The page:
You make fair points Commish. So here's my long response to each point:
Here's why I go with the yearly averages:
Basically, I wanted to show Moon was no compiler. If he were, his average season would be solid, but not great. Moon's average season compares with the all time greats. Secondly, season by season performance is harder to gauge in the NFL because of the short season. In baseball, when you play 162 games, it's easier to break it down season by season. But in football only having 16 games means luck, schedule, injuries can all have drastic effects on stats. The average season stats were a means of evaluating perfomances with a larger sample size. I'm certainly no football stats guru, but I felt it was the best tool I had on hand to compare.

Aikman I have avoided really comparing because he's just a different QB than the others. He was in a run first, rather than pass first offense his career. But I think while he's a hall of famer, he's actually a bit overrated. In the NFL it seems players are judged far more by winning than anything else. I would take both Moon and Jim Kelly in a heartbeat over Aikman. I feel they were better QBs, but didn't have Emmitt Smith, Michael Irvin etc. It's a harder argument for Kelly, because his teams were good too, but his overall stats are just too impressive to ignore.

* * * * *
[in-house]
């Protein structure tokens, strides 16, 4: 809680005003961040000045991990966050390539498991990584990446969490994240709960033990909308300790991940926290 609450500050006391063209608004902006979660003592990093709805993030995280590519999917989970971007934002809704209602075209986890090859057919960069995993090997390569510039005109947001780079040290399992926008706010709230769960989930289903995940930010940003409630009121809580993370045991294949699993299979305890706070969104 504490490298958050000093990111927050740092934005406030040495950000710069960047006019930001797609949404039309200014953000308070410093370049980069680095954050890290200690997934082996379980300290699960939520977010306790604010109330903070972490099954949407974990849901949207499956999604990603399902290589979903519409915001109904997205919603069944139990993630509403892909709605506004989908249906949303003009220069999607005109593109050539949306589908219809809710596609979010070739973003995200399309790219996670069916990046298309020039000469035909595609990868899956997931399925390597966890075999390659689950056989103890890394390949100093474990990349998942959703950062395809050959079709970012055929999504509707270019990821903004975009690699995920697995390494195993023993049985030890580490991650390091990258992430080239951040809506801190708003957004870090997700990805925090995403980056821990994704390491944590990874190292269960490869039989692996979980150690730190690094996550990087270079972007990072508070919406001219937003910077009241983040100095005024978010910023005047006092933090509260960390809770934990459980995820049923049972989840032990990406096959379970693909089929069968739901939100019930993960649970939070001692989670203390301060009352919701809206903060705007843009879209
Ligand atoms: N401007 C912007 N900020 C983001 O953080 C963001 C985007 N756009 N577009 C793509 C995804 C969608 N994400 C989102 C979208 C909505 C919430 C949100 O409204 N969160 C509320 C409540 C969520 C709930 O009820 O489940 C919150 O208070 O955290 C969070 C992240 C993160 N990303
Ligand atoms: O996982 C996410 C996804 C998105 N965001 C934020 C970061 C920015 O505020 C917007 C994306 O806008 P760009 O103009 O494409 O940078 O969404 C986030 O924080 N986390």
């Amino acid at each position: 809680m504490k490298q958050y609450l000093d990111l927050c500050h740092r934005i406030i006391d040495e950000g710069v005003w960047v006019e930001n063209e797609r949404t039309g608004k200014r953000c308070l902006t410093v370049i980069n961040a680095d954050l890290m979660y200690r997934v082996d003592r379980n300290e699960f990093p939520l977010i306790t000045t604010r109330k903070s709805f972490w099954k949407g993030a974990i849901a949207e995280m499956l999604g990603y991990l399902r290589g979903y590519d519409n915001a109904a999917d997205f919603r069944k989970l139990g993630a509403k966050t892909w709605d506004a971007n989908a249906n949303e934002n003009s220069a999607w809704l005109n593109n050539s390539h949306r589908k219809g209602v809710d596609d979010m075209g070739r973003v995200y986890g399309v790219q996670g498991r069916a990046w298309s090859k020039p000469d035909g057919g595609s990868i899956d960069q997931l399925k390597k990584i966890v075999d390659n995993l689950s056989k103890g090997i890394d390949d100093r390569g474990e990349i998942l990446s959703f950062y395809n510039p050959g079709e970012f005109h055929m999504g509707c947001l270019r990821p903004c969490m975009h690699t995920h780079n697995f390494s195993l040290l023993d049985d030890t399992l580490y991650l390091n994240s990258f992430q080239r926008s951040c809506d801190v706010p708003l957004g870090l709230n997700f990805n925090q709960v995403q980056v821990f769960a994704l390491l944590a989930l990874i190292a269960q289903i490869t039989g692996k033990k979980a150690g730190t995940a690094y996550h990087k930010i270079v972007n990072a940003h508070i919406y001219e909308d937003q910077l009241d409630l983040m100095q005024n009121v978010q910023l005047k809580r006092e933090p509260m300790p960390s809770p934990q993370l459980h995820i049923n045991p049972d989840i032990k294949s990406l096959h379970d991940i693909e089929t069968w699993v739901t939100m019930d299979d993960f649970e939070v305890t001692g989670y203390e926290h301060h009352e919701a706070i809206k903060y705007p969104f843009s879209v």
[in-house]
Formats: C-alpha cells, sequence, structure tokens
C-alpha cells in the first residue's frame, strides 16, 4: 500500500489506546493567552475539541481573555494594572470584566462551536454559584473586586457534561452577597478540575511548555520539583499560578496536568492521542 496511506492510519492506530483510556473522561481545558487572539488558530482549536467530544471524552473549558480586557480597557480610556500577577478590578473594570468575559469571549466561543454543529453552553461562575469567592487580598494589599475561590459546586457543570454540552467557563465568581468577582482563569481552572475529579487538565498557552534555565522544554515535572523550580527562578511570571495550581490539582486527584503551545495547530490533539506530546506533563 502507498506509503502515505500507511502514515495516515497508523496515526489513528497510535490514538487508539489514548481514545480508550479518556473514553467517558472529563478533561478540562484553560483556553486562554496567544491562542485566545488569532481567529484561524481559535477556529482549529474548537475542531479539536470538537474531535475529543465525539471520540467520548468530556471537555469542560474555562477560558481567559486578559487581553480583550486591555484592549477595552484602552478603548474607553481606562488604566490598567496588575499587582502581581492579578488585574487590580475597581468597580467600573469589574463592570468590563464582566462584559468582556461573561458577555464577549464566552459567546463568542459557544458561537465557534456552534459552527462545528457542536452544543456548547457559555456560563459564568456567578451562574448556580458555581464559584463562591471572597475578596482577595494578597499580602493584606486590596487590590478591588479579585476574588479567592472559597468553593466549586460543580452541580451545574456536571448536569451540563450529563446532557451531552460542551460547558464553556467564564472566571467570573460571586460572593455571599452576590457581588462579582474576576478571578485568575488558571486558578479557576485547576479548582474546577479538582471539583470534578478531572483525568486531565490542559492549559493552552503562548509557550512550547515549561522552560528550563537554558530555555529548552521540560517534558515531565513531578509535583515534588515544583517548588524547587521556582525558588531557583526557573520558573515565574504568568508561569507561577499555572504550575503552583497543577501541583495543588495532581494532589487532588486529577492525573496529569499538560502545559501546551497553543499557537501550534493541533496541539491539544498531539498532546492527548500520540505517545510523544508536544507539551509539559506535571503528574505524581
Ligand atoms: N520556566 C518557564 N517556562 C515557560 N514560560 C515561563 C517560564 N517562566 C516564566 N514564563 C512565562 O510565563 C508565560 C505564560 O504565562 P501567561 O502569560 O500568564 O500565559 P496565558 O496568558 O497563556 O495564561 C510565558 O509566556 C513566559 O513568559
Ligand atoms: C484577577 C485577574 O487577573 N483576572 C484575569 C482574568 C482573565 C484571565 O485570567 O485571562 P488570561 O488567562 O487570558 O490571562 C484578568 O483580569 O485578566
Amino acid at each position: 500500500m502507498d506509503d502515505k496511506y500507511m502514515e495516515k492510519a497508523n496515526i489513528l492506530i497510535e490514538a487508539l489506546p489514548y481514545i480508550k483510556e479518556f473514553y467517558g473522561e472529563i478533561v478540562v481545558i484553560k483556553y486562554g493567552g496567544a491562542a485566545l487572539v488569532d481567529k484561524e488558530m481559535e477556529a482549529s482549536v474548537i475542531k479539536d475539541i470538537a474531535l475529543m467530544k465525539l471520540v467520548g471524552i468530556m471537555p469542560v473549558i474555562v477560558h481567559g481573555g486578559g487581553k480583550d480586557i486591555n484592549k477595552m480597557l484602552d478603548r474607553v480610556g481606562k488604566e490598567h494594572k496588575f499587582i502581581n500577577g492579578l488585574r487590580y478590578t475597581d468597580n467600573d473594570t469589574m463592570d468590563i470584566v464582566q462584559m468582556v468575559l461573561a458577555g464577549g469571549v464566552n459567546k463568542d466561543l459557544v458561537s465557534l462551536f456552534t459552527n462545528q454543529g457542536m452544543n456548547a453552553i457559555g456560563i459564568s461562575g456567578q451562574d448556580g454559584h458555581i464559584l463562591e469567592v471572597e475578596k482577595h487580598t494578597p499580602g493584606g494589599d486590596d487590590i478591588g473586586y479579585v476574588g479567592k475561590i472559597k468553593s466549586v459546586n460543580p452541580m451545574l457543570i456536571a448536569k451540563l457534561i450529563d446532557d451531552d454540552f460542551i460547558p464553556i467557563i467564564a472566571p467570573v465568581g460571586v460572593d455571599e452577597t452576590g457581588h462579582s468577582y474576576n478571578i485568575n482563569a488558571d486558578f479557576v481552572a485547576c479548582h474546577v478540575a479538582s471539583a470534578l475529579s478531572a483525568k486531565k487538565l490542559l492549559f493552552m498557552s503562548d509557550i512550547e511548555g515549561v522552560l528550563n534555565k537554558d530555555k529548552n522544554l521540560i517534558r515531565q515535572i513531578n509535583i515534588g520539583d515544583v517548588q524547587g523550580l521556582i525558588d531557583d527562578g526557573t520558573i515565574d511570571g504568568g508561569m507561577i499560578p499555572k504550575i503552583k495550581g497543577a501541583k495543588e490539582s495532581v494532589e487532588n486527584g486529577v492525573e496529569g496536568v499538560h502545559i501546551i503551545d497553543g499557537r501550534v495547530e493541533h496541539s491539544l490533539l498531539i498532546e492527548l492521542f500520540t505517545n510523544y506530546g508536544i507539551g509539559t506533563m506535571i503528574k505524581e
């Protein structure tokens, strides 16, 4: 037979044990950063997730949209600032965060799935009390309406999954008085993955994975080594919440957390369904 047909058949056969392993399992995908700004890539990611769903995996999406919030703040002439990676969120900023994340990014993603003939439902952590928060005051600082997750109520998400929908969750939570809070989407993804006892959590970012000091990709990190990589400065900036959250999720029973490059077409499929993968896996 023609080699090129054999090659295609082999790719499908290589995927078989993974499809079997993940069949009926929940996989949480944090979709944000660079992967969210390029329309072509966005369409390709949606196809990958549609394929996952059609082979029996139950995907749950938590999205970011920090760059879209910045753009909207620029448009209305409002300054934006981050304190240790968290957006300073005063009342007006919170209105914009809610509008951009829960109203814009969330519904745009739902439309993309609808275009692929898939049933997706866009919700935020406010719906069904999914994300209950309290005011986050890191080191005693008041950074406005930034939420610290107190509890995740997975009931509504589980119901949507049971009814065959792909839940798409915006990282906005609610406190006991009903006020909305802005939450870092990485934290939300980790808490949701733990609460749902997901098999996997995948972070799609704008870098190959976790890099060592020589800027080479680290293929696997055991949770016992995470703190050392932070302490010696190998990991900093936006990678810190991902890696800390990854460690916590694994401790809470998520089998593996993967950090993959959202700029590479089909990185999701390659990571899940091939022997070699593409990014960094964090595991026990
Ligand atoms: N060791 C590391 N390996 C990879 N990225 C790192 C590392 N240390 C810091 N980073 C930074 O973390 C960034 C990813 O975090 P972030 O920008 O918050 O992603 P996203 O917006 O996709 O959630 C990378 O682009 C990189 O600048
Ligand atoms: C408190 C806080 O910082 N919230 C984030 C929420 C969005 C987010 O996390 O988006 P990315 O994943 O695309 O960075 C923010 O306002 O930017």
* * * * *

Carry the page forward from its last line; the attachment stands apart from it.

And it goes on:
Elway I loved growing up and believe me, I was quite happy to see him win. But the Elway that won in 97 and 98 did so because of TD and that offensive line. He wasn't the key component on those teams so I can't put him in a tier above just because he got his rings.

As for the Buffalo game, I was nine at the time so I don't remember much of it. However, when I looked at the recaps and accounts, the defense looks to be the main culprit. Moon threw 2 INTs in the second half and OT, but the reality is those should not have mattered at all. Surrendering 28 points to Frank Reich in seven minutes is inexcusable and the defense deserves the lionshare of the blame. Moon played an absolutely incredible first half, on the road, in one of the toughest places to play against a team that was clearly better than his. And his second half wasn't great but the first half counts too. Bottom line, he did more than his share to win that game. If the Oilers defense showed up at all in the second half, they'd have won easily.

Finally, it's no surprise Moon had trouble getting a job when he was done in Minnesota... he was 40 years old at the time. All time great or not, most teams will not commit to a guy that age and hand him the starting role. Remember Moon came into the league at 28, which in many ways makes his success even more incredible because he did it much older than most. As I've said, imagine if racism hadn't cost him six NFL seasons and he had come into the league at 22 years old.

You may not agree Commish and you do have good points, but I consider Moon an all time great.

1:42 AM  

Post a Comment

<< Home